In that first interview, Lorne was generous with his time, clearly precious during a production week. Assistants and NBC PR executives hovered like anxious drones; Lorne didn’t seem to hear the buzzing. At one point he described how the show worked: “The incredible part is, the very fact that there is so little time means there is this incredible discipline — no matter what the fights are during the week. I mean, you’ll find somebody yelling at somebody else here at any given moment. That’s what makes the show exciting. When everyone likes everyone else, when everyone is smiling, then you have The Tonight Show.”
Boom. Michaels, riding high on the adulation SNL quickly had attracted, regularly conveyed the message that his show was the hip and unruly upstart, not intended for the Johnny Carson generation. I witnessed the show’s male castmembers wandering the halls between run-throughs like bulls outside the ring in Pamplona. John Belushi — smoking ferociously, wearing jeans with a hole through the entire crotch — looked like, if anyone approached him, he would, in the fashion of the show’s famous opening sketch, “feed their fingertips to the wolverines.”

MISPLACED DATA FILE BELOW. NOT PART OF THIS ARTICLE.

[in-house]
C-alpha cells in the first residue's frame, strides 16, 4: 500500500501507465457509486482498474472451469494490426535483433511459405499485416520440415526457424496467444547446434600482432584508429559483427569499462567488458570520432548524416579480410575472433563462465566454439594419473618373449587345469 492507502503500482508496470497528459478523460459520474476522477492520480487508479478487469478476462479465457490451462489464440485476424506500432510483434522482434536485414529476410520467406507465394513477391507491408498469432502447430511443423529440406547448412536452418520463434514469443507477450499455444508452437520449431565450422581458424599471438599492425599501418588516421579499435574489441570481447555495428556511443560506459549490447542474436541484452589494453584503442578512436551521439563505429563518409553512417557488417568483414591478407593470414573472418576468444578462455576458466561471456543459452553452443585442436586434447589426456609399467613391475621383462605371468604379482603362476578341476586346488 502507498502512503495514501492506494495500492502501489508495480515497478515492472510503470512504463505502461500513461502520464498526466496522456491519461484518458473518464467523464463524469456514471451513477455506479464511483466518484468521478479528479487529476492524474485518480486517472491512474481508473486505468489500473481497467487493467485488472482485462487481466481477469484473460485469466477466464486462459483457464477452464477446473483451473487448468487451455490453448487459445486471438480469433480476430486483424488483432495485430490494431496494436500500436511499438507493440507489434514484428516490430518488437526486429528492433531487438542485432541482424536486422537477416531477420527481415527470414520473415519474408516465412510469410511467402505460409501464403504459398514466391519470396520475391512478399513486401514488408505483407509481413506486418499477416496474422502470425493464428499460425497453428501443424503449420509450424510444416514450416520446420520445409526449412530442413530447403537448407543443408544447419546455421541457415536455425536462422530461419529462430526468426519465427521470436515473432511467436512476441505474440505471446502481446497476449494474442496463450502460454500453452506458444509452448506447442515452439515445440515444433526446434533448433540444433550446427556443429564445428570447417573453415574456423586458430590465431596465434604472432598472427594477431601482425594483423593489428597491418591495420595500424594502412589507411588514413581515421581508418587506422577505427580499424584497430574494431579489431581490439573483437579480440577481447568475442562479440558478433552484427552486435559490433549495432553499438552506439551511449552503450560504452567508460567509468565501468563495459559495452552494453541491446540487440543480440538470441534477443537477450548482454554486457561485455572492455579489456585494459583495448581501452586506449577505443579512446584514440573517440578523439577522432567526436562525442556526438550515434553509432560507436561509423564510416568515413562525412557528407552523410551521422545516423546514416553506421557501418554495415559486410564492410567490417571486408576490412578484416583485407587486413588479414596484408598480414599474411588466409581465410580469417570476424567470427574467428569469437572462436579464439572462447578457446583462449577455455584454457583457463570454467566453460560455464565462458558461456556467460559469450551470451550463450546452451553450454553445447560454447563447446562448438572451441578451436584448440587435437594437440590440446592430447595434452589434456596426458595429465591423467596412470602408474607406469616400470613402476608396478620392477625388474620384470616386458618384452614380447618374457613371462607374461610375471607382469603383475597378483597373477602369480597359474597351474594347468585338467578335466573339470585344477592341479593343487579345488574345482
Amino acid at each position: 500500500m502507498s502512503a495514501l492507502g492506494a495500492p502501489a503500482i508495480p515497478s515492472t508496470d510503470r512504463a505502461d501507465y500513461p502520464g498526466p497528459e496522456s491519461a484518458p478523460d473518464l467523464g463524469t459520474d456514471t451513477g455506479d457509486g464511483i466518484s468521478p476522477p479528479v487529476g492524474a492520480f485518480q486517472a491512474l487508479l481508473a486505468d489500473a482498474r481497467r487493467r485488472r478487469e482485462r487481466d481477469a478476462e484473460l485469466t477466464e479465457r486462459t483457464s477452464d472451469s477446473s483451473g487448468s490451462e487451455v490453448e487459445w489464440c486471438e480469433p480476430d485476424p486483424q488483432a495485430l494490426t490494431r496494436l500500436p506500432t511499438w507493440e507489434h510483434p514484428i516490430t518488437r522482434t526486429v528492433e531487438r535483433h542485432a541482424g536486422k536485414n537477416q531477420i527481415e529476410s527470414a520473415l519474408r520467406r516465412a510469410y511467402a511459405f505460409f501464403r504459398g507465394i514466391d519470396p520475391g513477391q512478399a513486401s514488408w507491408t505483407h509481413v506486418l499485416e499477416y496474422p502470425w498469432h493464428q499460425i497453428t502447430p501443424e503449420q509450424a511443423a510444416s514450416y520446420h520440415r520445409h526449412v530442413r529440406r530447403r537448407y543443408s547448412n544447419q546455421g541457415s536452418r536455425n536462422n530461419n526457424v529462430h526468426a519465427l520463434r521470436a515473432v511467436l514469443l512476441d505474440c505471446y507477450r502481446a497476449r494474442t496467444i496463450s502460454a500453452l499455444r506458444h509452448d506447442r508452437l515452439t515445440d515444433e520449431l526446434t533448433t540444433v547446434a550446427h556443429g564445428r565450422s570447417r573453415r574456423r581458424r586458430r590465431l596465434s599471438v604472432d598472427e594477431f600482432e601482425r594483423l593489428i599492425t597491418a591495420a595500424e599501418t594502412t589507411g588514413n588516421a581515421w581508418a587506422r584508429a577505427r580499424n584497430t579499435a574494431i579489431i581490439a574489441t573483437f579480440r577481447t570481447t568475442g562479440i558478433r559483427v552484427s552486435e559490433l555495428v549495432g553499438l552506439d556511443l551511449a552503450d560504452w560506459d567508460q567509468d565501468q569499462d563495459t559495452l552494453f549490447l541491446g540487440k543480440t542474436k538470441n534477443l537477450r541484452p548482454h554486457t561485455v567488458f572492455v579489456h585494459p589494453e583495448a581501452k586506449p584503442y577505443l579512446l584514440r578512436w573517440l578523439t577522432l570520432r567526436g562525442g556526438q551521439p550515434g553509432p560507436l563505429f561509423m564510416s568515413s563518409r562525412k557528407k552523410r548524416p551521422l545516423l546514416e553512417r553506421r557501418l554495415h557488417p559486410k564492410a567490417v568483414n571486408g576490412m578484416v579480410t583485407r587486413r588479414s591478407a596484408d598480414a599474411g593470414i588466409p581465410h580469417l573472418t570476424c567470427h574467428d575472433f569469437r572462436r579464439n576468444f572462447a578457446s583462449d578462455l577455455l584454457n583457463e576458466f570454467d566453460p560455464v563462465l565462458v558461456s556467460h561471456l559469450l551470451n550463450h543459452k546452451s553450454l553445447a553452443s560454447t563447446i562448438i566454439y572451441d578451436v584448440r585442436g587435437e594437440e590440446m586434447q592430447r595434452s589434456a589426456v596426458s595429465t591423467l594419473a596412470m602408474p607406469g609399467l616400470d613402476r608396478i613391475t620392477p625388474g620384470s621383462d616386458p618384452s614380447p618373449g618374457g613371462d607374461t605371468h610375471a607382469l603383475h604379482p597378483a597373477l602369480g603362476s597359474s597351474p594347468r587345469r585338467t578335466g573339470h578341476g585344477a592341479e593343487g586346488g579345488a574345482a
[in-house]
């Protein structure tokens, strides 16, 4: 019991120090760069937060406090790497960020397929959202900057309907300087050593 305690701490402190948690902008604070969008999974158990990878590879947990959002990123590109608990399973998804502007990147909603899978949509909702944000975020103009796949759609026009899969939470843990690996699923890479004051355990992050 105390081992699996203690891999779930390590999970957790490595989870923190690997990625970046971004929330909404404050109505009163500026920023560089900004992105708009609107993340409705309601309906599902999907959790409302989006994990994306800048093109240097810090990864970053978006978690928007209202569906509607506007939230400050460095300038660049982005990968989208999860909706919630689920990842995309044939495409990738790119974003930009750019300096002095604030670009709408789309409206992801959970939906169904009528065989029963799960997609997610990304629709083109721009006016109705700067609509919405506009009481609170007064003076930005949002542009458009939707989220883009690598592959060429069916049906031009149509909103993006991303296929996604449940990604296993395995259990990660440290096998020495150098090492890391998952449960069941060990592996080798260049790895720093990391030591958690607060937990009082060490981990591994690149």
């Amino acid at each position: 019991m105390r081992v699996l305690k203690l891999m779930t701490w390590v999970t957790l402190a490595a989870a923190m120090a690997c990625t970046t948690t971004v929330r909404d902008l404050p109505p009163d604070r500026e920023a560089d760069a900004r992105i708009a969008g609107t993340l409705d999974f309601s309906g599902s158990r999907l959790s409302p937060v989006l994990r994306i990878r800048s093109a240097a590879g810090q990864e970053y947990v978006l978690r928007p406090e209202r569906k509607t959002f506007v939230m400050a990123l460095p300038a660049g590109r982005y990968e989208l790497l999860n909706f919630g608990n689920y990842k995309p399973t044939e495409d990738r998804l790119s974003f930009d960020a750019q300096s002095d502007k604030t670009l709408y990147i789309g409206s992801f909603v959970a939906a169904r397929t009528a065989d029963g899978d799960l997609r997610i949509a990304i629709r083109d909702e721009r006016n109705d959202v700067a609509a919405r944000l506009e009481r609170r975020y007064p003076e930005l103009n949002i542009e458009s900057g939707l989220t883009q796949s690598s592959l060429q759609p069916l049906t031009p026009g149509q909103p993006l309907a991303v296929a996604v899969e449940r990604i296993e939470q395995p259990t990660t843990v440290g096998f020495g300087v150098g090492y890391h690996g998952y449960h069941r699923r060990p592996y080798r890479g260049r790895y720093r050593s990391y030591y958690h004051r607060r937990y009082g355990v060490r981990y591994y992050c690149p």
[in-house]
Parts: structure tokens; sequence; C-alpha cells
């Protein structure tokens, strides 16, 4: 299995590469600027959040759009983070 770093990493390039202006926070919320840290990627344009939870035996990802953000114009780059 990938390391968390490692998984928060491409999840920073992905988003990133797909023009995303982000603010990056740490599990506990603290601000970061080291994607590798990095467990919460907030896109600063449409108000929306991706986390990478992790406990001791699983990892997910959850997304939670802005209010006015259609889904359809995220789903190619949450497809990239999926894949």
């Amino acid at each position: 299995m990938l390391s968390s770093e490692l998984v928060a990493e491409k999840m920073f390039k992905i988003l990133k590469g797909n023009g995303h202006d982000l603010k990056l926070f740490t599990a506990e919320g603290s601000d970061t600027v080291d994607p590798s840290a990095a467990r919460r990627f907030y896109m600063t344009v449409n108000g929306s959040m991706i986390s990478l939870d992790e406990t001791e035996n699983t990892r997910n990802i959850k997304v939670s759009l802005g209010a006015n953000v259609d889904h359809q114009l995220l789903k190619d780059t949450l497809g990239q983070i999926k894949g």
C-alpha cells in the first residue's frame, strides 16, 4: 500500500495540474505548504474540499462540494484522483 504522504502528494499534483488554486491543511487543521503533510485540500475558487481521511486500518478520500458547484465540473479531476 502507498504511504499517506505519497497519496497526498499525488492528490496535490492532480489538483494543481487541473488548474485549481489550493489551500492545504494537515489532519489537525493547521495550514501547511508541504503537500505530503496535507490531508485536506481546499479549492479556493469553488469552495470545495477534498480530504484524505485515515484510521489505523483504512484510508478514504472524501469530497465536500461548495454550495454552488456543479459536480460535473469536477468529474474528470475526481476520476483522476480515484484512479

Of course, Michaels now produces The Tonight Show himself, with Fallon, a popular host who has a smile for everyone. During the 1970s, Lorne might not have anticipated that development in his career — but you can never be sure. The empire he has built during the past 40 years, which now encompasses all three of NBC’s big late-night franchises, is testament to his range, his work ethic and his epic-level ambition. Fallon likens him to a mythic figure: “He’s like a dragon. Have you ever met a dragon? Well, I have. It’s amazing to see one in real life.”
Still, even with a résumé overflowing with movies and network and cable TV shows, Michaels never has wavered on his primary commitment. On the numerous occasions I have interviewed him through the years — maybe approaching three figures at this point — he has said some version of: “Saturday Night Live is always first, before anything else.”
The fights and friction — and the danger — of the early days have become rare during recent years. SNL is more iconic than iconoclastic now. Michaels is more often a warm presence, an engaging raconteur and showbiz savant. As I was leaving the night of Fallon’s debut on Tonight in February 2014, I ran into Lorne in the 30 Rock lobby. He was saying goodbye to Comcast CEO Brian Roberts, but he stopped me to introduce me to his wife, Alice. When I said it looked like he had managed another coup with Tonight, he looked chuffed, like a man aware of his long legacy who had dared himself again and pulled it off.